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CHAPTER 2 COULOMB'S LAW AND ELECTRIC FIELD INTENSITY Now that we have formulated a new language in the first chapter, we shall establish a few basic principles of electricity and attempt to describe them in terms of it. If we had used vector calculus for several years and already had a few correct ideas about electricity and magnetism, we might jump in now with both feet and present a handful of equations, including Maxwell's equations and a few other auxiliary equations, and proceed to describe them physically by virtue of our knowledge of vector analysis. This is perhaps the ideal way, starting with the most general results and then showing that Ohm's, Gauss's, Coulomb's, Faraday's, Ampe Á re's, Biot-Savart's, Kirchhoff's, and a few less familiar laws are all special cases of these equations. It is philosophically satisfying to have the most general result and to feel that we are able to obtain the results for any special case at will. However, such a jump would lead to many frantic cries of ``Help'' and not a few drowned students. Instead we shall present at decent intervals the experimental laws men- tioned above, expressing each in vector notation, and use these laws to solve a 27
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number of simple problems. In this way our familiarity with both vector analysis and electric and magnetic fields will gradually increase, and by the time we have finally reached our handful of general equations, little additional explanation will be required. The entire field of electromagnetic theory is then open to us, and we may use Maxwell's equations to describe wave propagation, radiation from antennas, skin effect, waveguides and transmission lines, and travelling-wave tubes, and even to obtain a new insight into the ordinary power transformer. In this chapter we shall restrict our attention to static electric fields in vacuum or free space . Such fields, for example, are found in the focusing and deflection systems of electrostatic cathode-ray tubes. For all practical purposes, our results will also be applicable to air and other gases. Other materials will be introduced in Chap. 5, and time-varying fields will be introduced in Chap. 10. We shall begin by describing a quantitative experiment performed in the seventeenth century. 2.1 THE EXPERIMENTAL LAW OF COULOMB Records from at least 600 B.C. show evidence of the knowledge of static electri- city. The Greeks were responsible for the term ``electricity,'' derived from their word for amber, and they spent many leisure hours rubbing a small piece of amber on their sleeves and observing how it would then attract pieces of fluff and stuff. However, their main interest lay in philosophy and logic, not in experi- mental science, and it was many centuries before the attracting effect was con- sidered to be anything other than magic or a ``life force.'' Dr. Gilbert, physician to Her Majesty the Queen of England, was the first to do any true experimental work with this effect and in 1600 stated that glass, sulfur, amber, and other materials which he named would ``not only draw to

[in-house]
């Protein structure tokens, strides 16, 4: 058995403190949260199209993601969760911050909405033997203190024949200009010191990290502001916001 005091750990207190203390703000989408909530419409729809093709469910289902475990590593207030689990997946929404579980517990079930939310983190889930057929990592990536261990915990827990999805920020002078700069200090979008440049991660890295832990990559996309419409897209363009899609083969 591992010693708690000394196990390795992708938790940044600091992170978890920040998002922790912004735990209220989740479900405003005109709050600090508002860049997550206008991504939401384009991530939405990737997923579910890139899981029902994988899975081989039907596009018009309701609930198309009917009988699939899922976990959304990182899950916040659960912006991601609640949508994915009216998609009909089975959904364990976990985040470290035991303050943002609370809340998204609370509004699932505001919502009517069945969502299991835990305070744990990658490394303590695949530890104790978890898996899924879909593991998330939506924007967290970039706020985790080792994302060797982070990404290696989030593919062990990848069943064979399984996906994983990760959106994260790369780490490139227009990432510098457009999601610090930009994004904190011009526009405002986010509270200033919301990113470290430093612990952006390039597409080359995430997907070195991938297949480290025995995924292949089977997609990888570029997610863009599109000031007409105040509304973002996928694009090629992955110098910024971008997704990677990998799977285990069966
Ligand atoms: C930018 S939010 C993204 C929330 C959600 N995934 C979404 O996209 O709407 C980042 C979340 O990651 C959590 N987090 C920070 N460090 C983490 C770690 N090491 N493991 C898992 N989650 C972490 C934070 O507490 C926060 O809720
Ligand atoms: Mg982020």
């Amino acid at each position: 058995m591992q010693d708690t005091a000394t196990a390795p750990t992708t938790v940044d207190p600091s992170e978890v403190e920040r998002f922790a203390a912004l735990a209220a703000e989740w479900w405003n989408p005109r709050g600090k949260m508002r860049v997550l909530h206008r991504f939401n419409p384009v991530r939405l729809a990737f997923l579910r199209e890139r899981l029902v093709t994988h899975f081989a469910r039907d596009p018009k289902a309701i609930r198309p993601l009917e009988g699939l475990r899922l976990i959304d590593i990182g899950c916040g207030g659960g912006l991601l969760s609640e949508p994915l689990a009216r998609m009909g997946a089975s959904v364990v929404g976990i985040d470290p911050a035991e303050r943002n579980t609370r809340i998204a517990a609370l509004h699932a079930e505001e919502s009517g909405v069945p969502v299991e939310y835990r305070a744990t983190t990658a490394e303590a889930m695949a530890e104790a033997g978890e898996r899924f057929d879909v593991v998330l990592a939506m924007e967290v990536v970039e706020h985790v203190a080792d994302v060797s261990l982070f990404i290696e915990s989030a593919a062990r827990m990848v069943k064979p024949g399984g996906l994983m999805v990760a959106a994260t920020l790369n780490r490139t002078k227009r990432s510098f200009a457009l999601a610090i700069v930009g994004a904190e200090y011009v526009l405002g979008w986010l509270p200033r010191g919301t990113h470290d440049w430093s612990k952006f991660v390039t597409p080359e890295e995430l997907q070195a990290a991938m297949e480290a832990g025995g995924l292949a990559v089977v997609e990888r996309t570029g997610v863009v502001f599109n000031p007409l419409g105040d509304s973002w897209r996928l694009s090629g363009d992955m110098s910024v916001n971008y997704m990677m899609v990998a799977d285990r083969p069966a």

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This note was uploaded on 03/30/2010 for the course EE 2317 taught by Professor Wilton during the Spring '10 term at University of Houston.

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